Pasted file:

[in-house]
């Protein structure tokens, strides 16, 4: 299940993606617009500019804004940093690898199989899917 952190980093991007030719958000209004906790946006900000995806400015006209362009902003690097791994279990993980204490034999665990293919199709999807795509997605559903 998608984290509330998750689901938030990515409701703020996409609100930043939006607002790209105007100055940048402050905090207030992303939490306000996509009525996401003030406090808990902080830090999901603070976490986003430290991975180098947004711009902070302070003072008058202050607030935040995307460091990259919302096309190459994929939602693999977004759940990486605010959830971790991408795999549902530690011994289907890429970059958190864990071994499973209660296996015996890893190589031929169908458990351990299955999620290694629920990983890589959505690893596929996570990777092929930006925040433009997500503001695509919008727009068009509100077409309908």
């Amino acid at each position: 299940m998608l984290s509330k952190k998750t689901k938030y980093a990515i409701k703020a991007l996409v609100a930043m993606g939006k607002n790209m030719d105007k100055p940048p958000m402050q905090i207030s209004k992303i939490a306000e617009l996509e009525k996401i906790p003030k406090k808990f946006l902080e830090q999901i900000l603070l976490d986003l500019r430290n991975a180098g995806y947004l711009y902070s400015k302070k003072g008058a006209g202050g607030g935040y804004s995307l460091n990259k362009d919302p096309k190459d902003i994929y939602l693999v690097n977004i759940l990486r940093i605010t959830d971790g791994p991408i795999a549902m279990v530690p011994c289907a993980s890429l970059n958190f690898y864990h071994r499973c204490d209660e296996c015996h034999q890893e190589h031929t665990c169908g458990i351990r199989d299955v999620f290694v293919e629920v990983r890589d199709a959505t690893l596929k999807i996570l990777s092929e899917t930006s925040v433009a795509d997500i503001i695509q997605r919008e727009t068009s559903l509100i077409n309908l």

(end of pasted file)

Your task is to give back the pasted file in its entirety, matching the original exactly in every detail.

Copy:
[in-house]
């Protein structure tokens, strides 16, 4: 299940993606617009500019804004940093690898199989899917 952190980093991007030719958000209004906790946006900000995806400015006209362009902003690097791994279990993980204490034999665990293919199709999807795509997605559903 998608984290509330998750689901938030990515409701703020996409609100930043939006607002790209105007100055940048402050905090207030992303939490306000996509009525996401003030406090808990902080830090999901603070976490986003430290991975180098947004711009902070302070003072008058202050607030935040995307460091990259919302096309190459994929939602693999977004759940990486605010959830971790991408795999549902530690011994289907890429970059958190864990071994499973209660296996015996890893190589031929169908458990351990299955999620290694629920990983890589959505690893596929996570990777092929930006925040433009997500503001695509919008727009068009509100077409309908």
């Amino acid at each position: 299940m998608l984290s509330k952190k998750t689901k938030y980093a990515i409701k703020a991007l996409v609100a930043m993606g939006k607002n790209m030719d105007k100055p940048p958000m402050q905090i207030s209004k992303i939490a306000e617009l996509e009525k996401i906790p003030k406090k808990f946006l902080e830090q999901i900000l603070l976490d986003l500019r430290n991975a180098g995806y947004l711009y902070s400015k302070k003072g008058a006209g202050g607030g935040y804004s995307l460091n990259k362009d919302p096309k190459d902003i994929y939602l693999v690097n977004i759940l990486r940093i605010t959830d971790g791994p991408i795999a549902m279990v530690p011994c289907a993980s890429l970059n958190f690898y864990h071994r499973c204490d209660e296996c015996h034999q890893e190589h031929t665990c169908g458990i351990r199989d299955v999620f290694v293919e629920v990983r890589d199709a959505t690893l596929k999807i996570l990777s092929e899917t930006s925040v433009a795509d997500i503001i695509q997605r919008e727009t068009s559903l509100i077409n309908l």